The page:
The beginning of knowledge is to understand the awesome power of a holy and righteous God and that God’s hatred towards sin. The beginning of knowledge is to fear the Lord as our Judge. It is appointed for a man to die once and then face judgment. We all will be held accountable for our sin. So how can we be safe in the storm of God’s wrathful judgment? The answer is Jesus Christ. Jesus Christ came to be our refuge in the storm by taking our judgment for us on the cross. Jesus has promised us protection from the storm. He died in our place and on the third day rose from the dead and ever lives to intercede for his people to protect us from the wrath to come. The fear of the Lord is “to turn to God from idols to serve the living and true God, and to wait for his Son from heaven, whom he raised from the dead, Jesus who delivers us from the wrath to come.” (1 Thess. 1:9b-10).
So as we begin this adventure in our search for wisdom through the Proverbs, have you had your beginning with God? Do you fear the Lord? Have you turned from idols to serve the living and true God and wait for His Son to deliver from the wrath to come? Do you recognize the awful power of God, but stand safe in his arms protected from his ferocious power? If you do not fear the Lord, you will never gain true wisdom.
Of course I say that because I have the assumption that you want wisdom. I believe that everyone wants to be happy. Everyone does things because they believe those things will ultimately make them happy. I eat ice cream at 10 pm because I believe that yummy goodness will bring me a bit of delight. Other times, I chose not to eat ice cream at 10 pm because I believe a favorable number on the scale the next morning will bring me more happiness than a giant bowl of Moose Tracks. My choices are dictated by my own understanding of happiness in that moment. I believe that you should pursue wisdom with all your strength, because I believe that God’s wisdom will ultimately make you the happiest.
The Benefits of Wisdom
The entire book of Proverbs offers countless examples of the benefits of wisdom, but as Duane Garrett writes in his commentary, the prologue…
Challenges the reader to commit himself to the mastery of this book. It offers the significant benefit of acquiring the key to attaining capability in life. By this book, one can learn the principles that determine success or failure in the major arenas of human activity, including business, personal relationships, family life, and community life. Verses 2–6 describe the purpose of the book, that is, to teach wisdom to the reader.
Garrett also provides four categories of benefits listed in these 5 verses. The categories are: practical, intellectual, moral and life’s mysteries. Let me read the verses again and see if you can see these four categories before we break them down together.
To know wisdom and instruction, to understand words of insight, to receive instruction in wise dealing, in righteousness, justice, and equity; to give prudence to the simple, knowledge and discretion to the youth— Let the wise hear and increase in learning, and the one who understands obtain guidance, to understand a proverb and a saying, the words of the wise and their riddles. (Proverbs 1:2-6)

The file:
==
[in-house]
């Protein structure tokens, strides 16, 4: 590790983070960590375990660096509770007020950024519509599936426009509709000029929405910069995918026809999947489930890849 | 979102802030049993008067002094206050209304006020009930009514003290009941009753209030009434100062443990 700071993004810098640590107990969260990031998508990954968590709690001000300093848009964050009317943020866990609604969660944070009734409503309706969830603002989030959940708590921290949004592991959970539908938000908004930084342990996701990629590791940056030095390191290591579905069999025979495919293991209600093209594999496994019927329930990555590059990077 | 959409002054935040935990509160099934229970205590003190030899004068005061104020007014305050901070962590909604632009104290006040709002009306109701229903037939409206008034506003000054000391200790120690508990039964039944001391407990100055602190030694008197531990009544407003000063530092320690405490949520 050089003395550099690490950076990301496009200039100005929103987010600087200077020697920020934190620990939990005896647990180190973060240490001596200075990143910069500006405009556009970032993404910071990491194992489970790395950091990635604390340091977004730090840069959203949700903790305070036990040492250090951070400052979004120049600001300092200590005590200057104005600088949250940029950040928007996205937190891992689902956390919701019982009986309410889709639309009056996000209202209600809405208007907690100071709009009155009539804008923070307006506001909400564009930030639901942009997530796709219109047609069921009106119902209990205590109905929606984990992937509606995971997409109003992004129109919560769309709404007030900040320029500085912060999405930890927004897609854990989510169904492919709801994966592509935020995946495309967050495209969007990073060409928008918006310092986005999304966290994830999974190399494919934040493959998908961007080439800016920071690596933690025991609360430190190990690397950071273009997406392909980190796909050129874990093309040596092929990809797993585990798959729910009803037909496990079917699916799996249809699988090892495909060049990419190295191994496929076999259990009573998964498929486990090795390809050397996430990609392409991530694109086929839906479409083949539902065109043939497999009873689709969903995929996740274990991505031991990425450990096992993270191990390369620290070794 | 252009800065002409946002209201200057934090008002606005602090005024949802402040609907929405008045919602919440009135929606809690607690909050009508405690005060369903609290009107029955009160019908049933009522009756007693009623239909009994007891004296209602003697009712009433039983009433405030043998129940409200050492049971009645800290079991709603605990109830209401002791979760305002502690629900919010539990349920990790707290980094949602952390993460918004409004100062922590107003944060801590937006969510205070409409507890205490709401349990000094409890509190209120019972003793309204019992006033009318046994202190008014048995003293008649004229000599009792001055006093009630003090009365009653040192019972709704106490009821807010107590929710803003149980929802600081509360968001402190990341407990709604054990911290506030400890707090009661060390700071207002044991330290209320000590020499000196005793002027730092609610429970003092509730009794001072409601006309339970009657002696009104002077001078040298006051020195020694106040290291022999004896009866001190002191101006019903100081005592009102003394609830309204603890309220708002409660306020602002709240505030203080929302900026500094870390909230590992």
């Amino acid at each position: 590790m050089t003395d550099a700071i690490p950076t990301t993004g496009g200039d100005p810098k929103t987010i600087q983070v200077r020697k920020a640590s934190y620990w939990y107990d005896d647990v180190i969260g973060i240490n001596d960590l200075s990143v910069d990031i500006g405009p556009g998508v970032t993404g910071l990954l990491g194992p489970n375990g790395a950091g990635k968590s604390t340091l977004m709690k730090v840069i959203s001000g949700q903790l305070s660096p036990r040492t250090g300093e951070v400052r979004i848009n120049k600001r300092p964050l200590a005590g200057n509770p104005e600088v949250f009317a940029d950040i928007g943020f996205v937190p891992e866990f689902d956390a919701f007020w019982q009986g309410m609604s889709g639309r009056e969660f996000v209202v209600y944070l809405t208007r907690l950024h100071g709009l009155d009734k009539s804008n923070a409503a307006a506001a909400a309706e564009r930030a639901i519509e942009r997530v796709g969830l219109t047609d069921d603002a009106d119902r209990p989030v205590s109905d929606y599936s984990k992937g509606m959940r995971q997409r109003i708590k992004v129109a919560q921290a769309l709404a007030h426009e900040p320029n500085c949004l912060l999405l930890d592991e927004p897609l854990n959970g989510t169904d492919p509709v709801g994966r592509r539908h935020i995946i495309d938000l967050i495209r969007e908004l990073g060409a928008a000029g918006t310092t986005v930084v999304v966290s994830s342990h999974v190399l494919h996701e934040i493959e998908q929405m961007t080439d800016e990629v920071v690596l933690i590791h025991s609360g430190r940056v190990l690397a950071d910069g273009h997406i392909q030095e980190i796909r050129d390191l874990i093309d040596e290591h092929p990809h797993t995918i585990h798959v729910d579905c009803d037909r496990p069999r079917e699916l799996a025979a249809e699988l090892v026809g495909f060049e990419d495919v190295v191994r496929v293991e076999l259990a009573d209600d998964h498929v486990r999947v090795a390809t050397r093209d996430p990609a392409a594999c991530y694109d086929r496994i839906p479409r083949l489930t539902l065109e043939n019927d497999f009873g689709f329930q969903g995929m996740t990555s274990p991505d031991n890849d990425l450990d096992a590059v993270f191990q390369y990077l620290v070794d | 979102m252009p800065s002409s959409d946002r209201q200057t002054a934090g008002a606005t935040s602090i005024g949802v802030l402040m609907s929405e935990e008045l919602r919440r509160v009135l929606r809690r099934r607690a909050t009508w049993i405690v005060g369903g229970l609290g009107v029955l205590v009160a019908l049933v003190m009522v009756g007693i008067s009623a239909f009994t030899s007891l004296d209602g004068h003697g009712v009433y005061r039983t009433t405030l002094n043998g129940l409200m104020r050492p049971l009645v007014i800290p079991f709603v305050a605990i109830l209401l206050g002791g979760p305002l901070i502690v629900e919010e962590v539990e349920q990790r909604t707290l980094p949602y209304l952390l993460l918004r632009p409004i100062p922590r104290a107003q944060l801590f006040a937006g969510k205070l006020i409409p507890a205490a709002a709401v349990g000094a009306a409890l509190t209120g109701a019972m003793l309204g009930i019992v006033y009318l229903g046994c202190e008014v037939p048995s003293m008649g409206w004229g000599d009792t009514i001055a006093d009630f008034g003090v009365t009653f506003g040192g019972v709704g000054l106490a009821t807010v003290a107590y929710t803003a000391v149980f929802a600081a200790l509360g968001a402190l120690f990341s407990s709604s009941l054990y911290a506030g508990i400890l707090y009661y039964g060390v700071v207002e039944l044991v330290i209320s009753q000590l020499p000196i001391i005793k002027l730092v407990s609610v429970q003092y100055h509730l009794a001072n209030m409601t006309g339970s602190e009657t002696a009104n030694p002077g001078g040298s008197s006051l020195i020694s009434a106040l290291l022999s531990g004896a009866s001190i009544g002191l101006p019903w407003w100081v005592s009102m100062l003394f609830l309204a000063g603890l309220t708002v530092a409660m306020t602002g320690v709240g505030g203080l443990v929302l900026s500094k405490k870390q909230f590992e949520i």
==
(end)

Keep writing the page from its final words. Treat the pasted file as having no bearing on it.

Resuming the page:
I believe it is more beneficial to study this book thematically rather than verse by verse, because the book gives categories that affect every area of my life. One of the reasons people do not read the Bible is because they do not believe the Bible is relevant to their lives. You will see through these four categories just how relevant this book is for our lives.
Practical – the book is to educate people with wisdom and instruction. The meaning of wisdom would include the arena common sense, how to cope with daily problems, and occupational skills. Studying proverbs will help you become a better employee at your job, and instruct you in how to speak to your spouse and how to choose friends. It reminds loud people like me to be quiet in the morning to allow people to wake up. It holds tremendous practical and relevant advice.
Intellectual – It does not give just practical advice, but intellectual knowledge. This is implied with words like understanding and knowledge. This book provides intellectual knowledge not only to the youth which is the primary audience, but to the wise. It says, “Let the wise hear and increase in his learning.” We never outgrow our need to learn. Living with a learning position helps to keep us humble. Young and old should practice the art of learning on their never-ending adventure to gain wisdom.
Moral – The book pushes a biblical morality. There are right and wrong ways to live. The words to learn instruction in righteousness, in justice and equity all apply to morality. In a society that is increasingly becoming more lax in its morality, it would benefit us to give ourselves to examine the specific morality the Bible advocates, especially in our speech and relationships. When Solomon addresses the simple, he is addressing the immoral person. The immoral person is simple because he forgets that he will answer for all his deeds. Someone is simple because they do not have a proper fear of the Lord; therefore they have no knowledge making them simple. It is there lack of morality that makes them simple not their intellect.
Mysteries of life – The one who has wisdom can understand proverbs and wise sayings and riddles. The deep questions of life can be answered as one seeks the wisdom held in the book of Proverbs, but these things can only be understood when one has a proper disposition before God.
All that is to say, there are tremendous, absolutely tremendous, benefits of seeking the wisdom found in the Proverbs. If you want to be truly happy, you will study the proverbs. If you want to have happy friendships, study the proverbs. If you want to have a happy bank account, study the proverbs. If you want happiness, study the Proverbs and live God’s way, but know there is a battle for your true happiness.